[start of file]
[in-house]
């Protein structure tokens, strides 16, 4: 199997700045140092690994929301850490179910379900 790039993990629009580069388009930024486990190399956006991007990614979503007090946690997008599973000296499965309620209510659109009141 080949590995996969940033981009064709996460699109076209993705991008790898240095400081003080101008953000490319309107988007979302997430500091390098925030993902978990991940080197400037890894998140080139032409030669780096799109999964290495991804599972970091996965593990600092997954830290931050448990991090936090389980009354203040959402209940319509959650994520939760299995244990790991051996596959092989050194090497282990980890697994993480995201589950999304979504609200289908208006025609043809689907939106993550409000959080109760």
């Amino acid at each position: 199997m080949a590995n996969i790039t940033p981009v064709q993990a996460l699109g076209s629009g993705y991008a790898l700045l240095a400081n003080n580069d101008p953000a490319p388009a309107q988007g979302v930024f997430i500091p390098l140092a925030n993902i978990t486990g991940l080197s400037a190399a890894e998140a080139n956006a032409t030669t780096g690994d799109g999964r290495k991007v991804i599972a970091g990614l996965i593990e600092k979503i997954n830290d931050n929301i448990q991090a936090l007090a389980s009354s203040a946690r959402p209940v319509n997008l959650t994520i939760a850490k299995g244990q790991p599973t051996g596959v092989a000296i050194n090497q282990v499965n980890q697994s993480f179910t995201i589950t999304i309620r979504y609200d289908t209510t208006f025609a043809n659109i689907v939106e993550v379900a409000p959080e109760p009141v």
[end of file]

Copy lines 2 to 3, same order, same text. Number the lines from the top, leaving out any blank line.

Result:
């Protein structure tokens, strides 16, 4: 199997700045140092690994929301850490179910379900 790039993990629009580069388009930024486990190399956006991007990614979503007090946690997008599973000296499965309620209510659109009141 080949590995996969940033981009064709996460699109076209993705991008790898240095400081003080101008953000490319309107988007979302997430500091390098925030993902978990991940080197400037890894998140080139032409030669780096799109999964290495991804599972970091996965593990600092997954830290931050448990991090936090389980009354203040959402209940319509959650994520939760299995244990790991051996596959092989050194090497282990980890697994993480995201589950999304979504609200289908208006025609043809689907939106993550409000959080109760």
């Amino acid at each position: 199997m080949a590995n996969i790039t940033p981009v064709q993990a996460l699109g076209s629009g993705y991008a790898l700045l240095a400081n003080n580069d101008p953000a490319p388009a309107q988007g979302v930024f997430i500091p390098l140092a925030n993902i978990t486990g991940l080197s400037a190399a890894e998140a080139n956006a032409t030669t780096g690994d799109g999964r290495k991007v991804i599972a970091g990614l996965i593990e600092k979503i997954n830290d931050n929301i448990q991090a936090l007090a389980s009354s203040a946690r959402p209940v319509n997008l959650t994520i939760a850490k299995g244990q790991p599973t051996g596959v092989a000296i050194n090497q282990v499965n980890q697994s993480f179910t995201i589950t999304i309620r979504y609200d289908t209510t208006f025609a043809n659109i689907v939106e993550v379900a409000p959080e109760p009141v």